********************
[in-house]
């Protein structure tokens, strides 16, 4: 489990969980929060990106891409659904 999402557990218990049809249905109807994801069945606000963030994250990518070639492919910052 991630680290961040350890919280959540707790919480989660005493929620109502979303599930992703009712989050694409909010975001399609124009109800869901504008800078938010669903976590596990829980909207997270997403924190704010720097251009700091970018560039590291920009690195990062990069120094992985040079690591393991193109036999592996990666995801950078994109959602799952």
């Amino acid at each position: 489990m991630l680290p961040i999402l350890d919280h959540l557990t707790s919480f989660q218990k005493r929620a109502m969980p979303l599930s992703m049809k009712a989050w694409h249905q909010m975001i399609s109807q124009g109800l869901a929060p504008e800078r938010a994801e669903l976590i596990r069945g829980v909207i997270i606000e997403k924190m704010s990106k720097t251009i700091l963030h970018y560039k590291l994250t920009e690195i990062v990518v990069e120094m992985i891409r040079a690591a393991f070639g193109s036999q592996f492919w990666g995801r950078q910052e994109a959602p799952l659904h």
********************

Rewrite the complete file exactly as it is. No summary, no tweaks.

[in-house]
């Protein structure tokens, strides 16, 4: 489990969980929060990106891409659904 999402557990218990049809249905109807994801069945606000963030994250990518070639492919910052 991630680290961040350890919280959540707790919480989660005493929620109502979303599930992703009712989050694409909010975001399609124009109800869901504008800078938010669903976590596990829980909207997270997403924190704010720097251009700091970018560039590291920009690195990062990069120094992985040079690591393991193109036999592996990666995801950078994109959602799952």
């Amino acid at each position: 489990m991630l680290p961040i999402l350890d919280h959540l557990t707790s919480f989660q218990k005493r929620a109502m969980p979303l599930s992703m049809k009712a989050w694409h249905q909010m975001i399609s109807q124009g109800l869901a929060p504008e800078r938010a994801e669903l976590i596990r069945g829980v909207i997270i606000e997403k924190m704010s990106k720097t251009i700091l963030h970018y560039k590291l994250t920009e690195i990062v990518v990069e120094m992985i891409r040079a690591a393991f070639g193109s036999q592996f492919w990666g995801r950078q910052e994109a959602p799952l659904h």